Unrelated, but the blog made me think of it, a collegue was telling me about an episode of 'undercover boss' hre in the UK. This boss owned a chain of nightclubs and after seeing the work of paramedics in his club and the potential they had to save lives by interveening BEFORE someone got too drunk he now employs them in every one. again positive for the world
Aug 29, 2012
Phantom II - You missed the point. Actually read one of the blobs and it gives accurate information about the potential benefits and side effects of each item.

BTW, it's "du jour"
Aug 29, 2012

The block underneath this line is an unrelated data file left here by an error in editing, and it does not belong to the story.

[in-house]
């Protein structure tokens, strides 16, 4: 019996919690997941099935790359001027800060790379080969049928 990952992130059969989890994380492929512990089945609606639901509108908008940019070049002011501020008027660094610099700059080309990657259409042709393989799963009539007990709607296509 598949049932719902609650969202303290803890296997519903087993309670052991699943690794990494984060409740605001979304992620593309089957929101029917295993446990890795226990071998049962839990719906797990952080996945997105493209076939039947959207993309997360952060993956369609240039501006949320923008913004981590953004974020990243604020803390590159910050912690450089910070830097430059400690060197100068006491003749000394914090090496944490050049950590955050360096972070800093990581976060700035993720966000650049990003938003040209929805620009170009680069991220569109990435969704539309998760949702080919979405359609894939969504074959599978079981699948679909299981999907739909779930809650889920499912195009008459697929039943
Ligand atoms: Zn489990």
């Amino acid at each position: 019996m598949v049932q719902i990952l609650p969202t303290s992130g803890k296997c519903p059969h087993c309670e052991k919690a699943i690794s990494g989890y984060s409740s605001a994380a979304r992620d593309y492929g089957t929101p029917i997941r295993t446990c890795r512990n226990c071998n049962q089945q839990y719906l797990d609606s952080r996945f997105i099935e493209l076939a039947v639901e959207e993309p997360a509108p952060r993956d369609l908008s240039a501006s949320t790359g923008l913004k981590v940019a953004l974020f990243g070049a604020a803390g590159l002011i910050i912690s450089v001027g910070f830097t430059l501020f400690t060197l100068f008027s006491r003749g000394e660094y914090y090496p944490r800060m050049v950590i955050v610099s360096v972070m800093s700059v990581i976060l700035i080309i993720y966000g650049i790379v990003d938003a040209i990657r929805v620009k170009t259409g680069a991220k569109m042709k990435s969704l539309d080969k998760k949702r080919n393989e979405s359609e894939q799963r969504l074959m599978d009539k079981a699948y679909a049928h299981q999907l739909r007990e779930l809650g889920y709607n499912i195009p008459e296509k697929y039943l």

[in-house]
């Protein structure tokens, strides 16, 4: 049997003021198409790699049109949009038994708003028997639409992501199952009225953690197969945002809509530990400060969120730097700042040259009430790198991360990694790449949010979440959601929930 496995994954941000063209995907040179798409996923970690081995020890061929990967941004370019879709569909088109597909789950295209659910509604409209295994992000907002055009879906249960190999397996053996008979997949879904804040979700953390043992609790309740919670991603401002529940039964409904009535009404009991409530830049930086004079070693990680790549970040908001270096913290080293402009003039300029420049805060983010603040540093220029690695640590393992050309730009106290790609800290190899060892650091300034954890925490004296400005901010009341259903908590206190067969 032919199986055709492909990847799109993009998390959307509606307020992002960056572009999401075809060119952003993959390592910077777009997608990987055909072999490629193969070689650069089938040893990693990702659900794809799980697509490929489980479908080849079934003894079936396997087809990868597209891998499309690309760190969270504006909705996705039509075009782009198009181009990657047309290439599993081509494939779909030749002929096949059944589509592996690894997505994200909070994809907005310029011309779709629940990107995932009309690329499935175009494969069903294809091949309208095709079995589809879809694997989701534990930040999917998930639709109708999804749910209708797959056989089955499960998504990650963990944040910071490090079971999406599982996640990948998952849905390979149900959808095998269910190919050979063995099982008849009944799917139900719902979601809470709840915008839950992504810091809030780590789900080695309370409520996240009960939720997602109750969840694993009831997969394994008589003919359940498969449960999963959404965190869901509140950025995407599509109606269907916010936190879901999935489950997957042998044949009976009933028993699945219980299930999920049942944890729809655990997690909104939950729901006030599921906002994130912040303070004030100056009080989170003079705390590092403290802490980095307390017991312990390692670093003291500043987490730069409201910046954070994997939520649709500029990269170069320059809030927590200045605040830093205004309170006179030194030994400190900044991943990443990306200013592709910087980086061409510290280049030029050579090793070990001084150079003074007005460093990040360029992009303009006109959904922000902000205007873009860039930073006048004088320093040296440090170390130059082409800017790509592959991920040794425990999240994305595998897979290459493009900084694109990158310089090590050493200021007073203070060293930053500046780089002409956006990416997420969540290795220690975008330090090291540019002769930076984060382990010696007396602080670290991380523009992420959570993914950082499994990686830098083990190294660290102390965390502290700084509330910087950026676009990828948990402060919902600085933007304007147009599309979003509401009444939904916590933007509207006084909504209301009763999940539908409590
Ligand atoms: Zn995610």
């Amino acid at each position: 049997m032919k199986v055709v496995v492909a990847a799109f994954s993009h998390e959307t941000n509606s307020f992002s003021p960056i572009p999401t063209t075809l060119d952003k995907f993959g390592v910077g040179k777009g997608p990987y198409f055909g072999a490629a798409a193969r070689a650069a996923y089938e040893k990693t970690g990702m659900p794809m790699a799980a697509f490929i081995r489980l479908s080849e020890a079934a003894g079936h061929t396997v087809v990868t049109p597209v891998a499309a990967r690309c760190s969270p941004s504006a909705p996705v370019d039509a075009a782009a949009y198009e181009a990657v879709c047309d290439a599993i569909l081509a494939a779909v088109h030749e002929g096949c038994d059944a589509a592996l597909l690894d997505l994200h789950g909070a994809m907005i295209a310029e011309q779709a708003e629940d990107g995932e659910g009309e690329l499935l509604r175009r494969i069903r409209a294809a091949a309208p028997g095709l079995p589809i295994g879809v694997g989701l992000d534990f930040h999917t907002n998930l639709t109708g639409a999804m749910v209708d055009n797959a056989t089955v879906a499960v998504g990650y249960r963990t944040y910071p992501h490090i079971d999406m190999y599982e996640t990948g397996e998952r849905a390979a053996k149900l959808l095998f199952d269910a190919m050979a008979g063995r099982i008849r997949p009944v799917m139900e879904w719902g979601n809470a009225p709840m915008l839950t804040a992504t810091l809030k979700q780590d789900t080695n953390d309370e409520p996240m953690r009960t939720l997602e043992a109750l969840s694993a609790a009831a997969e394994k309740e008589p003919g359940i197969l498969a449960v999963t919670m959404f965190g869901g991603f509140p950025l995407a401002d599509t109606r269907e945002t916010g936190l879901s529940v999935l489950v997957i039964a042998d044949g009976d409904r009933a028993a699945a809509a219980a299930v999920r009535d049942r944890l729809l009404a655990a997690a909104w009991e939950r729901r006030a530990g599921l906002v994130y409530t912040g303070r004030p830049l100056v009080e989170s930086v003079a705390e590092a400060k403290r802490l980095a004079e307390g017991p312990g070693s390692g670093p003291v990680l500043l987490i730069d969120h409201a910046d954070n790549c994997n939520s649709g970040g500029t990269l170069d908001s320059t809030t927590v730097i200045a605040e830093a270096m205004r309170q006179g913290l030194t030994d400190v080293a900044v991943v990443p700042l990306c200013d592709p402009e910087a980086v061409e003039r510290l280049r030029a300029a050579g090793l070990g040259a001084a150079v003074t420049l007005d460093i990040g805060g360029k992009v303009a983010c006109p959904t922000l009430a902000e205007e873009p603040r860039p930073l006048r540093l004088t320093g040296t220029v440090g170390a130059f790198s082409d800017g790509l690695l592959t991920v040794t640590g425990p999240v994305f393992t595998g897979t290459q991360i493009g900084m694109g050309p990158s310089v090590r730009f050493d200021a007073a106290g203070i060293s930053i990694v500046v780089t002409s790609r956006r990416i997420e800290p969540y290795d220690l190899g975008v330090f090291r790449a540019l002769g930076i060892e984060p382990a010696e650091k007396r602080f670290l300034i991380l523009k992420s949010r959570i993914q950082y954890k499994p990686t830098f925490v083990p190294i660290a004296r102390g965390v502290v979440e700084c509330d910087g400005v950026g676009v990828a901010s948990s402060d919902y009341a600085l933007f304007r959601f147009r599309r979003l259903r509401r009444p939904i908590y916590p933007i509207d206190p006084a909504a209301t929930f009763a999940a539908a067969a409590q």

You don't have to do anything special to change the world. Just bit a bit nicer, a bit more honest, a bit more kind, a bit more forgiving. It's all the little things as much as the big things. It's attitude and honesty in every little thing. Just yesterday, I waited on a bench outside for a table at a popular restaurant. Near me, already seated were two men talking about their church and how important it was to be spiritual and how they spent much of their time helping people and what good church goers they were. They had long since finished eating but stayed there for at least another 30 minutes talking. Even though many other hungry people waited for their table. I had to find that ironic. One obvious way to be 'spiritual' would have been to cough up that table and let someone else finally get to eat! Plus the restaurant also loses money when less people can be seated. The little things are just as important as the big ones and they are something we all can try to do more of. Every little thing we do for one person changes them just a little bit and that change can spread to their treatment of the next person. Imagine the power if we all did just a tad better and all that betterness was spread from person to person. There have been times in my life when one tiny thing from just one person ended up meaning so much to me.